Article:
A vastly increased work tempo, already occurring meetings with Baltic and Polish ministers of defence, such was the agenda of the new minister, who assures he sometimes continues to use public transport to go to work.

Having worked in the Ministry of Foreign Affairs for the majority of his career and having represented Lithuania to the EU from 2010 to 2015, R. Karoblis moved from MOFA Vice Minister to Minister of National Defence, with the choice of appointment having been left to the President.
Unlike the names of some other ministers, Karoblis and his past were not found objectionable by anyone, but he has inherited the ministry from Social Democrat Juozas Olekas, who according to the President had “compromised himself”.

Sleeping peacefully

The opinions of J. Olekas and the two other key figures in national defence – the President and the chief of defence Lieutenant general Jonas Vytautas Žukas were observed to clash a number of times.

R. Karoblis noted that he intends to seek close cooperation with both the President and the chief of defence, noting that the previous relations were sending ambiguous messages. He notes that he should be able to work with general J. V. Žukas well, given their work together in Brussels as military representative to Lithuania.

The new minister also did not share the same opinion as J. Olekas to Crimea, pointing out that the latter’s call to sleep peacefully despite the 2014 events in Ukraine would not have been something he would have done. While Karoblis admitted he wouldn’t have suddenly urged to buy emergency supplies, he noted that he absolutely could not sleep peacefully in Brussels then and that there was much work to be done to mitigate the threat, noting Lithuania was one of the first to suggest a strong reaction against Russian misdeeds.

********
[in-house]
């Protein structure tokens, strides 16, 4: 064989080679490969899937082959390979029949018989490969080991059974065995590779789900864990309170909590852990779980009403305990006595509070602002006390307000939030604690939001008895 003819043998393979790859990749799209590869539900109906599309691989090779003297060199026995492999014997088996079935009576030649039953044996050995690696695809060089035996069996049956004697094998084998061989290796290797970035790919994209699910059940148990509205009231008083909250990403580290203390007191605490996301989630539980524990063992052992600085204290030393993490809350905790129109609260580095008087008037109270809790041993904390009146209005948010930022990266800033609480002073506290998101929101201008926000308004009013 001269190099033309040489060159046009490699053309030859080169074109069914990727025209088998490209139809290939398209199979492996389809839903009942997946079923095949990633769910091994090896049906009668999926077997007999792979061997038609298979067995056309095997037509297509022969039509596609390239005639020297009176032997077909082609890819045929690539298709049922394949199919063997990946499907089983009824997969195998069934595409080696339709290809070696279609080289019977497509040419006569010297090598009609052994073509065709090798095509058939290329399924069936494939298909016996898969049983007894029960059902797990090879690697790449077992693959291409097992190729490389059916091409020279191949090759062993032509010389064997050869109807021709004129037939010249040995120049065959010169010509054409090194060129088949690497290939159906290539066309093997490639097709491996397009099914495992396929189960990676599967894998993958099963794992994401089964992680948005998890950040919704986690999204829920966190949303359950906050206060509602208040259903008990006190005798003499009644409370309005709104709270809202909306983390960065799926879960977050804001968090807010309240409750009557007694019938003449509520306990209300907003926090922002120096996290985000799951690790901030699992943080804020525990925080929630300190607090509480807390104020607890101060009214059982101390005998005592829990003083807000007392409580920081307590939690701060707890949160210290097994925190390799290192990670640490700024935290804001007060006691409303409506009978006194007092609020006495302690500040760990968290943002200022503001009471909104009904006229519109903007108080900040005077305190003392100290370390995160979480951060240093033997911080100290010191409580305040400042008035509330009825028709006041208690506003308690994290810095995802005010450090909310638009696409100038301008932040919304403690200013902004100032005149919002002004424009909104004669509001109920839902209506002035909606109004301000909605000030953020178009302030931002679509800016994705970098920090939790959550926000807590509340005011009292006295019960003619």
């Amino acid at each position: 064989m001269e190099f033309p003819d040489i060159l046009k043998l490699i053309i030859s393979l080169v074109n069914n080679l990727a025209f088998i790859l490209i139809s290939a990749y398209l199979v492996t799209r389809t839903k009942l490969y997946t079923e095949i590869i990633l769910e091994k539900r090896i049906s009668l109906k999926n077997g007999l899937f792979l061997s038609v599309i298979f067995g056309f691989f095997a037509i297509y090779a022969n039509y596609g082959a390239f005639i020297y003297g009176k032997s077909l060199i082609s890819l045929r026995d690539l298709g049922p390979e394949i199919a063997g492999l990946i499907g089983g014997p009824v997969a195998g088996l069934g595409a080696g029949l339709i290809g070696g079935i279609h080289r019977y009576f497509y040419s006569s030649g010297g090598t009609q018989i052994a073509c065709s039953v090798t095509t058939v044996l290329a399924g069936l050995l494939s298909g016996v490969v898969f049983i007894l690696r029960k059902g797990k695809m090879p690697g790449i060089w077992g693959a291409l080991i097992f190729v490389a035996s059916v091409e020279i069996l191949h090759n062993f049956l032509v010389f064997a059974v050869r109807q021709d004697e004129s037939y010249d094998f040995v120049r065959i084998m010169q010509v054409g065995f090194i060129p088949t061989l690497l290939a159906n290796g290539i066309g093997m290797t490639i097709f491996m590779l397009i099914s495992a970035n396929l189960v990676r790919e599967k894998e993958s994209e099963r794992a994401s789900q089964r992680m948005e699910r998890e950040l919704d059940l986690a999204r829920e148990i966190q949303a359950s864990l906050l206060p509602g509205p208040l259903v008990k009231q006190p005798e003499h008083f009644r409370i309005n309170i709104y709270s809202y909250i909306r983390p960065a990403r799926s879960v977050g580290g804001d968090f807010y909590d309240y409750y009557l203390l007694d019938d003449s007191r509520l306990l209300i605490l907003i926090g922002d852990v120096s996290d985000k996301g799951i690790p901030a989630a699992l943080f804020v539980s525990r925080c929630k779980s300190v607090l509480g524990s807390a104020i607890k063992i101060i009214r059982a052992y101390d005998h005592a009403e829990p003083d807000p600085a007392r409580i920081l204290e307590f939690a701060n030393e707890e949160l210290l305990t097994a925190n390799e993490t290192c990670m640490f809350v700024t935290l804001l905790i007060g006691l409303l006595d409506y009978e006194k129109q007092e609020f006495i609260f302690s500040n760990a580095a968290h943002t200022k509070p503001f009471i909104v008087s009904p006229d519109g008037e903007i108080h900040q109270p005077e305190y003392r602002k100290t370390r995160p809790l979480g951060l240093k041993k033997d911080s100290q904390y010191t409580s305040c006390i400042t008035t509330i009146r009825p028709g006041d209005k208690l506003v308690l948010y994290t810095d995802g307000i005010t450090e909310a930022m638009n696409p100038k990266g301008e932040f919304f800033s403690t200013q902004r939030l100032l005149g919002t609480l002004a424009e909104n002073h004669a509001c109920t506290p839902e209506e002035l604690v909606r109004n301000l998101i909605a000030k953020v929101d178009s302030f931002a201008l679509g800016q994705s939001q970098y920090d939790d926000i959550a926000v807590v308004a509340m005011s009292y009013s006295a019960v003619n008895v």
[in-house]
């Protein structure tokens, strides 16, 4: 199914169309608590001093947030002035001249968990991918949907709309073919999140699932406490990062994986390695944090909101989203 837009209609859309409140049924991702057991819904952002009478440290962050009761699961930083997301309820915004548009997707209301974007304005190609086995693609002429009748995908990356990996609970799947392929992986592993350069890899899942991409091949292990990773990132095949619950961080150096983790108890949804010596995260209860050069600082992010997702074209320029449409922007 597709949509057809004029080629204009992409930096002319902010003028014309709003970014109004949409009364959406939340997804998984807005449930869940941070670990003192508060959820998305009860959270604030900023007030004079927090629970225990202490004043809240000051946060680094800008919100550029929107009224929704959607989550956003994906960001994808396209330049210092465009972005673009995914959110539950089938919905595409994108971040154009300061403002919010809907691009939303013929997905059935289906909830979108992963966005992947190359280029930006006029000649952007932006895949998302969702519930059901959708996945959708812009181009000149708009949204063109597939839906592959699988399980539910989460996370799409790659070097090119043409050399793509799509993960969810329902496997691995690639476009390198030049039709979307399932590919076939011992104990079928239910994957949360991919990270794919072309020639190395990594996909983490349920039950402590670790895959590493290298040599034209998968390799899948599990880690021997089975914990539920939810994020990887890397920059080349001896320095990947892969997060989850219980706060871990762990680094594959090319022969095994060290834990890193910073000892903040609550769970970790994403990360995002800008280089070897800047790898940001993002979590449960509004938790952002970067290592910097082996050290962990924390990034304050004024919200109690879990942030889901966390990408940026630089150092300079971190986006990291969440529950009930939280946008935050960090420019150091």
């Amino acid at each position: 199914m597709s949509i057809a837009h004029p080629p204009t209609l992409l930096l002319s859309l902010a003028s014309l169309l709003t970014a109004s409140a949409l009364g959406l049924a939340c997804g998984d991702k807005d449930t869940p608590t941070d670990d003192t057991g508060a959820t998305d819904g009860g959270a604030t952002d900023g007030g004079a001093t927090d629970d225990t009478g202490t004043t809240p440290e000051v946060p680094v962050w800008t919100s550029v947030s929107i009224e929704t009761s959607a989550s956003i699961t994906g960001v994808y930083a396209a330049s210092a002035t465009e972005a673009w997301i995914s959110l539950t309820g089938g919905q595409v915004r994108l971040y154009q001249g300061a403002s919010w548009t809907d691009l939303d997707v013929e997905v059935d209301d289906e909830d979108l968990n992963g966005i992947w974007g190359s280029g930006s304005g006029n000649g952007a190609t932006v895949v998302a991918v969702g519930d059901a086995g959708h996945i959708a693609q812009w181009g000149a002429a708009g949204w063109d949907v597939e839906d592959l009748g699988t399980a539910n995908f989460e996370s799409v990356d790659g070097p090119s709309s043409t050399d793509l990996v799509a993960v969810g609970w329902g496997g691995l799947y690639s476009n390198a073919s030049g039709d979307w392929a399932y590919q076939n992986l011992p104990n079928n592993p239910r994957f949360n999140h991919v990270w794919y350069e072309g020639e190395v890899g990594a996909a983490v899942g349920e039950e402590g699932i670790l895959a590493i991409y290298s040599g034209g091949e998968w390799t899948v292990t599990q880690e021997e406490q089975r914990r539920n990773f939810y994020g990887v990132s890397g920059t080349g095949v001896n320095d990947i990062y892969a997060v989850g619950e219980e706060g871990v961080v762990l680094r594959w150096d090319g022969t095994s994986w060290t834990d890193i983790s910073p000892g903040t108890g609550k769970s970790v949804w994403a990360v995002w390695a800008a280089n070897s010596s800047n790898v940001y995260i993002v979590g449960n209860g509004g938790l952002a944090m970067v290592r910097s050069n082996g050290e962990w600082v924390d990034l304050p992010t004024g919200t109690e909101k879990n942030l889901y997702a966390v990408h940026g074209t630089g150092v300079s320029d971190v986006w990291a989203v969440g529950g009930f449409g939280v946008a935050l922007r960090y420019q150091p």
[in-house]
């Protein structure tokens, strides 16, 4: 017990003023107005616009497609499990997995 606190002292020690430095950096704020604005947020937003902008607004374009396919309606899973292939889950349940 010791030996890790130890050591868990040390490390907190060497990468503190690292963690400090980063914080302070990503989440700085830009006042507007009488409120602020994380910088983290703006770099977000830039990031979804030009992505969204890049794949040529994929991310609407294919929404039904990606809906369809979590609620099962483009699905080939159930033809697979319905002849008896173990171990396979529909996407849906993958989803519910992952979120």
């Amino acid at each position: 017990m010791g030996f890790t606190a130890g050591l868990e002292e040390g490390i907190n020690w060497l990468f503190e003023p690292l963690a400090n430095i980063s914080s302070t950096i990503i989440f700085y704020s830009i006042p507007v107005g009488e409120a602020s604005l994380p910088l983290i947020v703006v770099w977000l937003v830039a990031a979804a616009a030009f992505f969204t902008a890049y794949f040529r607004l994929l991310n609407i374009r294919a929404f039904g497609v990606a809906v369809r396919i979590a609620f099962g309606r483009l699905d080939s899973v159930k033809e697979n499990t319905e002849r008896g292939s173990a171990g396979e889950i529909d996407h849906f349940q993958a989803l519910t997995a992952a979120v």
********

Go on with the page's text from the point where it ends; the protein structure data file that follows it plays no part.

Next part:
Procurements

While financing for national defence has strongly risen over the past few years, the scandals that hit the sphere have hurt its image, with for example the so-called golden fork scandal being a notable example. R. Karoblis assured he would seek to ensure such events would not repeat, intending to apply good practice from foreign countries such as Germany, Denmark, Norway and Estonia in establishing a separate procurement agency, which is expected to “optimise procurement, increase control and ensure that such events [corruption scandals] do not occur”. He noted that such an agency could start operating already from the start of 2018.

First scandals

R. Karoblis has had little time to get used to his new position prior to being faced with his first scandal, with the appointment of Tatjana Ramonienė as the head of the Lithuanian Riflemen’s Union regiment in Šiauliai. Doubts were cast upon the reserve captain due to a photo being discovered with her happily posing with a Russian flag. With Russia being seen as a threatening state, such behaviour cast certain suspicions, leading to R. Karoblis halting the appointment procedure for T. Ramonienė and two other regiment leaders. He noted that it is emotionally not normal that the representative of an organisation such as the Riflemen’s Union would pose with a Russian flag.

R. Karbauskis’ initiatives and drafting